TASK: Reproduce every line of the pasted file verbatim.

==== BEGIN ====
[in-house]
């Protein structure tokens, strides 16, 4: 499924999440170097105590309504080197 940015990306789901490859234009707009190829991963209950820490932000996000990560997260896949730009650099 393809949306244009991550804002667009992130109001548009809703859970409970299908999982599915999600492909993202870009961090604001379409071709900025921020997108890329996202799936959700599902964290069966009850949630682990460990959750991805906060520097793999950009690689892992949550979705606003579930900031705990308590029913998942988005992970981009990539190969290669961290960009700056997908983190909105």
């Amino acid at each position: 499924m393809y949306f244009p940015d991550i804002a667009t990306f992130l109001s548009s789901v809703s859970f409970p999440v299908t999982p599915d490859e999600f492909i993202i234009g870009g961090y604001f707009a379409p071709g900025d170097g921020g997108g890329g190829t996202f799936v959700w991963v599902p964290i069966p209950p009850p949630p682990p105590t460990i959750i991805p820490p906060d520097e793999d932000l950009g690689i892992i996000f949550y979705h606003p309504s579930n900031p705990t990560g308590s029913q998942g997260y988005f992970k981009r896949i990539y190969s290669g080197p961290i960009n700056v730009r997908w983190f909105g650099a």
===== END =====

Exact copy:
[in-house]
């Protein structure tokens, strides 16, 4: 499924999440170097105590309504080197 940015990306789901490859234009707009190829991963209950820490932000996000990560997260896949730009650099 393809949306244009991550804002667009992130109001548009809703859970409970299908999982599915999600492909993202870009961090604001379409071709900025921020997108890329996202799936959700599902964290069966009850949630682990460990959750991805906060520097793999950009690689892992949550979705606003579930900031705990308590029913998942988005992970981009990539190969290669961290960009700056997908983190909105």
């Amino acid at each position: 499924m393809y949306f244009p940015d991550i804002a667009t990306f992130l109001s548009s789901v809703s859970f409970p999440v299908t999982p599915d490859e999600f492909i993202i234009g870009g961090y604001f707009a379409p071709g900025d170097g921020g997108g890329g190829t996202f799936v959700w991963v599902p964290i069966p209950p009850p949630p682990p105590t460990i959750i991805p820490p906060d520097e793999d932000l950009g690689i892992i996000f949550y979705h606003p309504s579930n900031p705990t990560g308590s029913q998942g997260y988005f992970k981009r896949i990539y190969s290669g080197p961290i960009n700056v730009r997908w983190f909105g650099a």